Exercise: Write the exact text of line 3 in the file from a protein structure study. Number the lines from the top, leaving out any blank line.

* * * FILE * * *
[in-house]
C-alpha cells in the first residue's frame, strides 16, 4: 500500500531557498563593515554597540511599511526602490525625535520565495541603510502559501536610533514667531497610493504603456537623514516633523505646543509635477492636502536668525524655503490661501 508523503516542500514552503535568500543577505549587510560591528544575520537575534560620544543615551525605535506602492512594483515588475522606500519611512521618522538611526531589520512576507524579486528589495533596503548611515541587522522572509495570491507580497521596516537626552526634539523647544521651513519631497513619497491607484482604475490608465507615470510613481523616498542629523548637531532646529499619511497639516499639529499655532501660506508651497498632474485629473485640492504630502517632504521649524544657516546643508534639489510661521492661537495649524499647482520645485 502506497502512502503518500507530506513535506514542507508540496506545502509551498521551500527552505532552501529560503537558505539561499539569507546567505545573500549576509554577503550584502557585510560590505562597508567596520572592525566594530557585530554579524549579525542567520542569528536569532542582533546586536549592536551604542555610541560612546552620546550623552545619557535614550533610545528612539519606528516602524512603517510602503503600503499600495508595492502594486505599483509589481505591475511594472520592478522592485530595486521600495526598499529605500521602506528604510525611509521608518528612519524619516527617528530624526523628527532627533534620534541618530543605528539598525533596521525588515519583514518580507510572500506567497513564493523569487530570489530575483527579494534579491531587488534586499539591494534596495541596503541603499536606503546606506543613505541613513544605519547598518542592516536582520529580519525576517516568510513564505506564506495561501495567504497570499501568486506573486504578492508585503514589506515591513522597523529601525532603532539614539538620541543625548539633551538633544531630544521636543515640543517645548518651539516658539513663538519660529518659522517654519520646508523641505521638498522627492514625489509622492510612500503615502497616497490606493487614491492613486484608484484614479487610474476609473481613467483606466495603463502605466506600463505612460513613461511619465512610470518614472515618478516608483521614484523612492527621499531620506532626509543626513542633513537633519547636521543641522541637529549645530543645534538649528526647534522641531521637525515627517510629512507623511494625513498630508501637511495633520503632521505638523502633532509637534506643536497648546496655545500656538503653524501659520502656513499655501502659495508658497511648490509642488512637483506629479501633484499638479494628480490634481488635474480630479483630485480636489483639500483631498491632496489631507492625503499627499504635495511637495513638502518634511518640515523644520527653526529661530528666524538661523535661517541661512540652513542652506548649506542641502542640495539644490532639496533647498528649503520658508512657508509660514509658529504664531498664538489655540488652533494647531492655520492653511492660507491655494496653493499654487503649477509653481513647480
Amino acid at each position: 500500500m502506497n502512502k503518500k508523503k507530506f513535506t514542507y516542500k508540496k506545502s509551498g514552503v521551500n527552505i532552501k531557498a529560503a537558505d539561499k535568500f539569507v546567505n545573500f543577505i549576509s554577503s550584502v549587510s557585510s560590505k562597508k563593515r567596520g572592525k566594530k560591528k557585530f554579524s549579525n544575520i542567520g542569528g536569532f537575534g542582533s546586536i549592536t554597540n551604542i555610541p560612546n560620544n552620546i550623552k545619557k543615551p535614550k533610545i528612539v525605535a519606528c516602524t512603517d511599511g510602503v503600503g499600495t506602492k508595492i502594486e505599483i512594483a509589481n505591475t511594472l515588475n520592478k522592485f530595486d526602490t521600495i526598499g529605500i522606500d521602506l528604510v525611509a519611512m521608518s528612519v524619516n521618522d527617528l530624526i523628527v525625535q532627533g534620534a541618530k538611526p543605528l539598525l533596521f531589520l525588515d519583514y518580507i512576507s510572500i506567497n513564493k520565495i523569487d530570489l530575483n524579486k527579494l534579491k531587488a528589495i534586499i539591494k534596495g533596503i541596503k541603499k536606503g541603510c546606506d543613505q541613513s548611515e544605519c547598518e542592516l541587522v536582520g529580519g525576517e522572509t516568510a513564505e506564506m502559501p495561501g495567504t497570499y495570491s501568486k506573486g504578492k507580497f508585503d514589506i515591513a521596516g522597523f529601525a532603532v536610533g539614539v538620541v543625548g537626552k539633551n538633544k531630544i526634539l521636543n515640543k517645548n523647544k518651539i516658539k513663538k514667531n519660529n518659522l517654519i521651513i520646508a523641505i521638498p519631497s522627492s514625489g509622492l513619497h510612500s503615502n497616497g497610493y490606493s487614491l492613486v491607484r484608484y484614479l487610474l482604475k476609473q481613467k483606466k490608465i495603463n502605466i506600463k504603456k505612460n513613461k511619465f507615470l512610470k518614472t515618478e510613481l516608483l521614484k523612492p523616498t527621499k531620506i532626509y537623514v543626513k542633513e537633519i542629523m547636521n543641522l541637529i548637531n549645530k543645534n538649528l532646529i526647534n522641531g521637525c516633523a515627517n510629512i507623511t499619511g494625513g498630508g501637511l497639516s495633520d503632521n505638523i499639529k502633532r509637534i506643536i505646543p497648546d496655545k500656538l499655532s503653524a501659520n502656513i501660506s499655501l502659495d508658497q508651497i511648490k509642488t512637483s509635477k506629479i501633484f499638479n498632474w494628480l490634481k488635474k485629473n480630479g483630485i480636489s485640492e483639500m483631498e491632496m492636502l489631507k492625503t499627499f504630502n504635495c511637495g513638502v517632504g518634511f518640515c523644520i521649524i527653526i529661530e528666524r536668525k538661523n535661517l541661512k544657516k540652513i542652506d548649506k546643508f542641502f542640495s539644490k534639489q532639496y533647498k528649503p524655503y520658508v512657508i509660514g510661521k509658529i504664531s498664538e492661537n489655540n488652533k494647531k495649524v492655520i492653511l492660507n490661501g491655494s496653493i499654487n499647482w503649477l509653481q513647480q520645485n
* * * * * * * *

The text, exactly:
Amino acid at each position: 500500500m502506497n502512502k503518500k508523503k507530506f513535506t514542507y516542500k508540496k506545502s509551498g514552503v521551500n527552505i532552501k531557498a529560503a537558505d539561499k535568500f539569507v546567505n545573500f543577505i549576509s554577503s550584502v549587510s557585510s560590505k562597508k563593515r567596520g572592525k566594530k560591528k557585530f554579524s549579525n544575520i542567520g542569528g536569532f537575534g542582533s546586536i549592536t554597540n551604542i555610541p560612546n560620544n552620546i550623552k545619557k543615551p535614550k533610545i528612539v525605535a519606528c516602524t512603517d511599511g510602503v503600503g499600495t506602492k508595492i502594486e505599483i512594483a509589481n505591475t511594472l515588475n520592478k522592485f530595486d526602490t521600495i526598499g529605500i522606500d521602506l528604510v525611509a519611512m521608518s528612519v524619516n521618522d527617528l530624526i523628527v525625535q532627533g534620534a541618530k538611526p543605528l539598525l533596521f531589520l525588515d519583514y518580507i512576507s510572500i506567497n513564493k520565495i523569487d530570489l530575483n524579486k527579494l534579491k531587488a528589495i534586499i539591494k534596495g533596503i541596503k541603499k536606503g541603510c546606506d543613505q541613513s548611515e544605519c547598518e542592516l541587522v536582520g529580519g525576517e522572509t516568510a513564505e506564506m502559501p495561501g495567504t497570499y495570491s501568486k506573486g504578492k507580497f508585503d514589506i515591513a521596516g522597523f529601525a532603532v536610533g539614539v538620541v543625548g537626552k539633551n538633544k531630544i526634539l521636543n515640543k517645548n523647544k518651539i516658539k513663538k514667531n519660529n518659522l517654519i521651513i520646508a523641505i521638498p519631497s522627492s514625489g509622492l513619497h510612500s503615502n497616497g497610493y490606493s487614491l492613486v491607484r484608484y484614479l487610474l482604475k476609473q481613467k483606466k490608465i495603463n502605466i506600463k504603456k505612460n513613461k511619465f507615470l512610470k518614472t515618478e510613481l516608483l521614484k523612492p523616498t527621499k531620506i532626509y537623514v543626513k542633513e537633519i542629523m547636521n543641522l541637529i548637531n549645530k543645534n538649528l532646529i526647534n522641531g521637525c516633523a515627517n510629512i507623511t499619511g494625513g498630508g501637511l497639516s495633520d503632521n505638523i499639529k502633532r509637534i506643536i505646543p497648546d496655545k500656538l499655532s503653524a501659520n502656513i501660506s499655501l502659495d508658497q508651497i511648490k509642488t512637483s509635477k506629479i501633484f499638479n498632474w494628480l490634481k488635474k485629473n480630479g483630485i480636489s485640492e483639500m483631498e491632496m492636502l489631507k492625503t499627499f504630502n504635495c511637495g513638502v517632504g518634511f518640515c523644520i521649524i527653526i529661530e528666524r536668525k538661523n535661517l541661512k544657516k540652513i542652506d548649506k546643508f542641502f542640495s539644490k534639489q532639496y533647498k528649503p524655503y520658508v512657508i509660514g510661521k509658529i504664531s498664538e492661537n489655540n488652533k494647531k495649524v492655520i492653511l492660507n490661501g491655494s496653493i499654487n499647482w503649477l509653481q513647480q520645485n